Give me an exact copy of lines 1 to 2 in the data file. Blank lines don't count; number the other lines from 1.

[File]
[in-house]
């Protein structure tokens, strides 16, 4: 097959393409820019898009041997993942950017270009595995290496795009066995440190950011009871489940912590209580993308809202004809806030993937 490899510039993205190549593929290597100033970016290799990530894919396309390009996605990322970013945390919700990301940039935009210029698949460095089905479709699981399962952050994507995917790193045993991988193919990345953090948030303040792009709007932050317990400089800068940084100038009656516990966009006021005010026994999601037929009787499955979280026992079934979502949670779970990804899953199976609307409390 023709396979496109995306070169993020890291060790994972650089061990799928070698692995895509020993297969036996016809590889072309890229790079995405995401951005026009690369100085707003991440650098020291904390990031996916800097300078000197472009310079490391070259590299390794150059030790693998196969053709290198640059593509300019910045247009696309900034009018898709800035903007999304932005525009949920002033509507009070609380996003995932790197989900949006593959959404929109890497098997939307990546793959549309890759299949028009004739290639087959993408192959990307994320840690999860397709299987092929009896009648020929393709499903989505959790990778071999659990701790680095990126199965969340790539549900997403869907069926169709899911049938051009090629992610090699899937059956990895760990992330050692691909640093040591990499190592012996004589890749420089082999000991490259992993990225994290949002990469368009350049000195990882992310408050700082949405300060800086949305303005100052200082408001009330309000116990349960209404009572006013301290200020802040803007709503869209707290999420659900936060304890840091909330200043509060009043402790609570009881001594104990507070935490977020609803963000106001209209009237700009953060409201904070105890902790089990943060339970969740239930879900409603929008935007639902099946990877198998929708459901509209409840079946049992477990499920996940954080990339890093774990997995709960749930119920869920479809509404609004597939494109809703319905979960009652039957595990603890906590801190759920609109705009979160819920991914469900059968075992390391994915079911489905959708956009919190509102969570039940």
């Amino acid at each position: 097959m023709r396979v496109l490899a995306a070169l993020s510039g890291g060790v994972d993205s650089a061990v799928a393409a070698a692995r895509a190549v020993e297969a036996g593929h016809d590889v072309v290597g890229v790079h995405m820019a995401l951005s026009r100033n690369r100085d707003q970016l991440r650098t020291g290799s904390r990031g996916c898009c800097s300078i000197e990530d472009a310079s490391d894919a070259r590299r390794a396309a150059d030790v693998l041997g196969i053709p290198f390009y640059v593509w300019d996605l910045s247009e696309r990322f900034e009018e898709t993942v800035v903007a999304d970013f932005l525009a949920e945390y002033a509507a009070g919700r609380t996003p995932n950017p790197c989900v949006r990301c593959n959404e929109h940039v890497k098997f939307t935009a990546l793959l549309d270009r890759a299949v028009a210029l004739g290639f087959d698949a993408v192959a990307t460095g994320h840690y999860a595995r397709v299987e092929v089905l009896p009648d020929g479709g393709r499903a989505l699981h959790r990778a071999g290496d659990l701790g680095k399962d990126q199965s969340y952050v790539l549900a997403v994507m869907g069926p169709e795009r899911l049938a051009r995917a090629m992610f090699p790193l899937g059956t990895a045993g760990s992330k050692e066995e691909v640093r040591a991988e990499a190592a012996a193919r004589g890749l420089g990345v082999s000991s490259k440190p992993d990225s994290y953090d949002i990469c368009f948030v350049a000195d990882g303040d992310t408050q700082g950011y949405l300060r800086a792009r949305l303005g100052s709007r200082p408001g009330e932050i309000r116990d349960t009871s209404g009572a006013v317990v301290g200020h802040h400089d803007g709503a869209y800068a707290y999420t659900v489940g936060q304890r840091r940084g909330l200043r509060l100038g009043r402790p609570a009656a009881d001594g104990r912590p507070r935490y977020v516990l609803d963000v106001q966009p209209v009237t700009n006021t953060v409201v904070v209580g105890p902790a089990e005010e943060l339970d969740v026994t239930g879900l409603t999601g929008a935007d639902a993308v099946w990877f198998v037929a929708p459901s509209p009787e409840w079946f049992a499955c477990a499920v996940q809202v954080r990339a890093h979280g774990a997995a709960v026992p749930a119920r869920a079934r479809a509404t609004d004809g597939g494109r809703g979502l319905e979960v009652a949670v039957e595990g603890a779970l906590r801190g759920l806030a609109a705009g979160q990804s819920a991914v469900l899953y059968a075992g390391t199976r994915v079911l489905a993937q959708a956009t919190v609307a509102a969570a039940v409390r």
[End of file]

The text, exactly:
[in-house]
């Protein structure tokens, strides 16, 4: 097959393409820019898009041997993942950017270009595995290496795009066995440190950011009871489940912590209580993308809202004809806030993937 490899510039993205190549593929290597100033970016290799990530894919396309390009996605990322970013945390919700990301940039935009210029698949460095089905479709699981399962952050994507995917790193045993991988193919990345953090948030303040792009709007932050317990400089800068940084100038009656516990966009006021005010026994999601037929009787499955979280026992079934979502949670779970990804899953199976609307409390 023709396979496109995306070169993020890291060790994972650089061990799928070698692995895509020993297969036996016809590889072309890229790079995405995401951005026009690369100085707003991440650098020291904390990031996916800097300078000197472009310079490391070259590299390794150059030790693998196969053709290198640059593509300019910045247009696309900034009018898709800035903007999304932005525009949920002033509507009070609380996003995932790197989900949006593959959404929109890497098997939307990546793959549309890759299949028009004739290639087959993408192959990307994320840690999860397709299987092929009896009648020929393709499903989505959790990778071999659990701790680095990126199965969340790539549900997403869907069926169709899911049938051009090629992610090699899937059956990895760990992330050692691909640093040591990499190592012996004589890749420089082999000991490259992993990225994290949002990469368009350049000195990882992310408050700082949405300060800086949305303005100052200082408001009330309000116990349960209404009572006013301290200020802040803007709503869209707290999420659900936060304890840091909330200043509060009043402790609570009881001594104990507070935490977020609803963000106001209209009237700009953060409201904070105890902790089990943060339970969740239930879900409603929008935007639902099946990877198998929708459901509209409840079946049992477990499920996940954080990339890093774990997995709960749930119920869920479809509404609004597939494109809703319905979960009652039957595990603890906590801190759920609109705009979160819920991914469900059968075992390391994915079911489905959708956009919190509102969570039940």